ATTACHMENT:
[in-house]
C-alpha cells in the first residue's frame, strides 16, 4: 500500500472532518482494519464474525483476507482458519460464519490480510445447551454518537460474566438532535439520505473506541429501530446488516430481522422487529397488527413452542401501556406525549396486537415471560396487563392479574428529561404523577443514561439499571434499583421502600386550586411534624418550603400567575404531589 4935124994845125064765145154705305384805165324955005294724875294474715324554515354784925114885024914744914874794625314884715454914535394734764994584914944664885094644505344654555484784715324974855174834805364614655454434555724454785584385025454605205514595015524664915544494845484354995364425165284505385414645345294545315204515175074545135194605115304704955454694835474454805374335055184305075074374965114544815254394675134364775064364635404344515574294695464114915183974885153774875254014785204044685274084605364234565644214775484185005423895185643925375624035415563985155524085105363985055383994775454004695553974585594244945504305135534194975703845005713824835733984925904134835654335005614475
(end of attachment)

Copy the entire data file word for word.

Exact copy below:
[in-house]
C-alpha cells in the first residue's frame, strides 16, 4: 500500500472532518482494519464474525483476507482458519460464519490480510445447551454518537460474566438532535439520505473506541429501530446488516430481522422487529397488527413452542401501556406525549396486537415471560396487563392479574428529561404523577443514561439499571434499583421502600386550586411534624418550603400567575404531589 4935124994845125064765145154705305384805165324955005294724875294474715324554515354784925114885024914744914874794625314884715454914535394734764994584914944664885094644505344654555484784715324974855174834805364614655454434555724454785584385025454605205514595015524664915544494845484354995364425165284505385414645345294545315204515175074545135194605115304704955454694835474454805374335055184305075074374965114544815254394675134364775064364635404344515574294695464114915183974885153774875254014785204044685274084605364234565644214775484185005423895185643925375624035415563985155524085105363985055383994775454004695553974585594244945504305135534194975703845005713824835733984925904134835654335005614475